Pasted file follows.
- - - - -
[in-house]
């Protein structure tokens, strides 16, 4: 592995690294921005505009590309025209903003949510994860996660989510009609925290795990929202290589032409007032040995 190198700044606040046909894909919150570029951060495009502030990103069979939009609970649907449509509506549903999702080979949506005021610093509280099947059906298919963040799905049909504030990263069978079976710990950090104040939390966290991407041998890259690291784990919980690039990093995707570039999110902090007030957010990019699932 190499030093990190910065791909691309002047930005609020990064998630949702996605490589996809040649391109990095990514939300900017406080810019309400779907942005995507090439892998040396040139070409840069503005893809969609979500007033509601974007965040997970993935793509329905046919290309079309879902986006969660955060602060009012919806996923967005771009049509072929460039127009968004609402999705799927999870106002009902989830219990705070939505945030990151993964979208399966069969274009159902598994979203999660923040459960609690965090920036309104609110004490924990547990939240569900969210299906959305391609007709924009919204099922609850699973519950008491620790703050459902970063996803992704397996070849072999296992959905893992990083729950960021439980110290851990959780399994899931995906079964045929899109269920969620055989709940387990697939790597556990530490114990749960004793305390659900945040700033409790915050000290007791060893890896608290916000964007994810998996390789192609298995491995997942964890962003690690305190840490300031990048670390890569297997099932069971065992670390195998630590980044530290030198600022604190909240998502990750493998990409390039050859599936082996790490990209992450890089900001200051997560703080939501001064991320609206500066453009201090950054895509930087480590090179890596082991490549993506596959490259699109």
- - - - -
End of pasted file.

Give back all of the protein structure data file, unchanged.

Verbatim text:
[in-house]
């Protein structure tokens, strides 16, 4: 592995690294921005505009590309025209903003949510994860996660989510009609925290795990929202290589032409007032040995 190198700044606040046909894909919150570029951060495009502030990103069979939009609970649907449509509506549903999702080979949506005021610093509280099947059906298919963040799905049909504030990263069978079976710990950090104040939390966290991407041998890259690291784990919980690039990093995707570039999110902090007030957010990019699932 190499030093990190910065791909691309002047930005609020990064998630949702996605490589996809040649391109990095990514939300900017406080810019309400779907942005995507090439892998040396040139070409840069503005893809969609979500007033509601974007965040997970993935793509329905046919290309079309879902986006969660955060602060009012919806996923967005771009049509072929460039127009968004609402999705799927999870106002009902989830219990705070939505945030990151993964979208399966069969274009159902598994979203999660923040459960609690965090920036309104609110004490924990547990939240569900969210299906959305391609007709924009919204099922609850699973519950008491620790703050459902970063996803992704397996070849072999296992959905893992990083729950960021439980110290851990959780399994899931995906079964045929899109269920969620055989709940387990697939790597556990530490114990749960004793305390659900945040700033409790915050000290007791060893890896608290916000964007994810998996390789192609298995491995997942964890962003690690305190840490300031990048670390890569297997099932069971065992670390195998630590980044530290030198600022604190909240998502990750493998990409390039050859599936082996790490990209992450890089900001200051997560703080939501001064991320609206500066453009201090950054895509930087480590090179890596082991490549993506596959490259699109």